Mena Suvari: Take a chance on me

Cheerleader, drug addict, 'angel' next door: Mena Suvari's played them all. Andrew Gumbel meets a Hollywood risk-taker
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The Independent Culture

Mena Suvari has a fine, full-lipped mouth, which was certainly one reason why Marc Evans, the director of the new psychological horror film Trauma, decided to show it painted throughout with shiny blood-red lipstick. Maybe it was her mouth, too, that induced him to have someone thrust a large spider between her character's lips.

Mena Suvari has a fine, full-lipped mouth, which was certainly one reason why Marc Evans, the director of the new psychological horror film Trauma, decided to show it painted throughout with shiny blood-red lipstick. Maybe it was her mouth, too, that induced him to have someone thrust a large spider between her character's lips.

A mean trick to play on a pleasant young actress, I couldn't help thinking as I met up with Suvari at a Zen tea house in West Hollywood. She was polite, impeccably turned out in designer jeans and an embroidered cotton shirt, and poised in a way that did not immediately suggest a ready familiarity with hairy arachnids shoved under her tongue. So, naturally, I had to ask her about it.

"They used a mouth double," she confesses. A mouth double? "Yes, she was an American woman living in London. She'd known the spider before. She put in a mouth guard and everything. It was serious business, I'm telling you. This was a very professional, well-behaved spider."

There is a fresh-scrubbed, wholesome quality to Suvari, which is no doubt what first attracted casting directors to her and landed her part after part as the teenage cheerleader type. She herself admits that she doesn't do well when it comes to daredevil stunts. "I never was a risk-taker," she says. But she is also anxious to move away from the stereotyped image Hollywood appears to have of her, and prove she can be effective in a wide range of parts and dramatic modes. Being risk-averse has not affected her willingness to be gutsy as an actress. Quite the contrary.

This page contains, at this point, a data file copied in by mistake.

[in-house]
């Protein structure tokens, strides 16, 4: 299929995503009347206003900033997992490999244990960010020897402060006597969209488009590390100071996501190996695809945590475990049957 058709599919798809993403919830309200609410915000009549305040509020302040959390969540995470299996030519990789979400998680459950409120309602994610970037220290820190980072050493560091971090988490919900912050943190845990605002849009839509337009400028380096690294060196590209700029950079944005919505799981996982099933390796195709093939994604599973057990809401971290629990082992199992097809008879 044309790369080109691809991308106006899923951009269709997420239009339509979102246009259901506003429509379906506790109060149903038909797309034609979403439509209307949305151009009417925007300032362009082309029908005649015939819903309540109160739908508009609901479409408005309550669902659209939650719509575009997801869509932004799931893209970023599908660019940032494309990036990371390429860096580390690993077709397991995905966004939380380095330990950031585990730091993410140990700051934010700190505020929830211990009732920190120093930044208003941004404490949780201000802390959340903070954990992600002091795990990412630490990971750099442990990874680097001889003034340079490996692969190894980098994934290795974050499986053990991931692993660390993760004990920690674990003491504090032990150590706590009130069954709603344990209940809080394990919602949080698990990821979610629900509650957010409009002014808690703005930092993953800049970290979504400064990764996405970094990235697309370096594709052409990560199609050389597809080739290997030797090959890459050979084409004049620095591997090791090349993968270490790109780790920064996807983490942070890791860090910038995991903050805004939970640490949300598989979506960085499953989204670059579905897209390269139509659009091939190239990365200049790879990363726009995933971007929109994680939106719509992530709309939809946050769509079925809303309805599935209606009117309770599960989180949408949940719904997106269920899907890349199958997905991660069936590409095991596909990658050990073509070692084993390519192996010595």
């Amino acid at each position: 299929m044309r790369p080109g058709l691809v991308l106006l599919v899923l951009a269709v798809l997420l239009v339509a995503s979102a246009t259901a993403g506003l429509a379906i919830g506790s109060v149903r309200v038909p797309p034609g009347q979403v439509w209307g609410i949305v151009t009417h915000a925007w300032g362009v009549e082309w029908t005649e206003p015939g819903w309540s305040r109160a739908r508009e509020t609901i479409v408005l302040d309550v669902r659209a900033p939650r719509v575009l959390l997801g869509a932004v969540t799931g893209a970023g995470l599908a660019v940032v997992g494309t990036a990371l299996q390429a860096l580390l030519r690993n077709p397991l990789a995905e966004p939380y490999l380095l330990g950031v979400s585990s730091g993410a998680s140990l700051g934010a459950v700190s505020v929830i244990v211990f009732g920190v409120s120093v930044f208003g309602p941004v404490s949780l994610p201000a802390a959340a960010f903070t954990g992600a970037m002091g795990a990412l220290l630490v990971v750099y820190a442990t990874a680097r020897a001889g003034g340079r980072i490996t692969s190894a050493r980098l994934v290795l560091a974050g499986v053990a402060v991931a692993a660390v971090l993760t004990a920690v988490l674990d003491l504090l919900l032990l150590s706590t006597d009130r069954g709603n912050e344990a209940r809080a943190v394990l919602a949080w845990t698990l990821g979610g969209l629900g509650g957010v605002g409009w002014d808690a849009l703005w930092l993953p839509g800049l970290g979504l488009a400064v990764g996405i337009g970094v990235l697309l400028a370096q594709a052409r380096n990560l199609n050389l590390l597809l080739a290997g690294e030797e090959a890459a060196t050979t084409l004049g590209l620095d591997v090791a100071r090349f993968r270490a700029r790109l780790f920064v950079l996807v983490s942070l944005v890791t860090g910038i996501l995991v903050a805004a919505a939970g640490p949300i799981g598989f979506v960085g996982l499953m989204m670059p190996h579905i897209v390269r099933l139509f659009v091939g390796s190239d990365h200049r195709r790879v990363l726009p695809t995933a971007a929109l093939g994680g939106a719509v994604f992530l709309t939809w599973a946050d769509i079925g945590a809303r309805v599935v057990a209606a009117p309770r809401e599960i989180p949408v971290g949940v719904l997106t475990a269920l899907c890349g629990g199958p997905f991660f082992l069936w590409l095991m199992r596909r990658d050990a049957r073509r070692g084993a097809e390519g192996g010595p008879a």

A couple of years ago, for example, in the little-seen druggy adventure Spun, Suvari played a crystal-meth addict. "I had resin on my teeth. I didn't wash my hair for a week," she says. "I even had to take a poo on camera."

Did she do that for real, I ask, or was there a bottom double for the close-ups? Suvari laughs. "No, they didn't show that part. They did show the poo, though, which was a well-softened Reese's peanut butter cup. I'm telling you, when you soften a Reese's peanut butter cup, it makes for a very convincing poo."

Suvari, it must be said, has not had a whole lot of luck marrying these more adventurous parts with the kind of box-office success and public attention she enjoyed five years ago with her two bona fide hits, American Pie and American Beauty. And one wonders whether Trauma will serve her any better in this respect. Superficially, the film has plenty to recommend it: compelling visuals, the precedent of Evans' previous sleeper hit My Little Eye, and a male lead, Colin Firth, playing magnificently against type as a man unsure whether a car accident has left him without a wife or without his marbles.

In the end, though, the film ends up feeling uncomfortably derivative - Seven and Memento come to mind - without sufficient pay-off in plot twists or emotional depth. Suvari plays Colin Firth's improbably angelic next-door neighbour Charlotte, who takes pity on him and acts as one-woman spiritual balm for his fevered soul. We, the audience, are not sure until close to the end whether she is real or a figment of the Firth character's imagination. What spoils it, though, is that Suvari is saddled with some of the most painfully cliché-ridden dialogue that recent British film has to offer. "I can sort of see your pain in your aura," she says to Firth's Ben on their first encounter, and her insights don't get any sharper.

Suvari herself does nothing wrong. In fact, her beatific presence lends some much-needed oxygen to an uncomfortably airless film. But even she can't compensate for a character who has no discernible motivation and a background of pure incoherence. How to explain why her Charlotte, a New Age free spirit, is also the daughter of a building magnate, who chooses to live in a grimy converted hospital?

Where Charlotte seems to belong is not in some seedy London housing development but here in the Japanese tea garden where Suvari and I are sitting. I gently suggest this, but Suvari isn't interested in picking up on my hint of criticism. She is very much the loyal team player, here to do her job of promoting the film.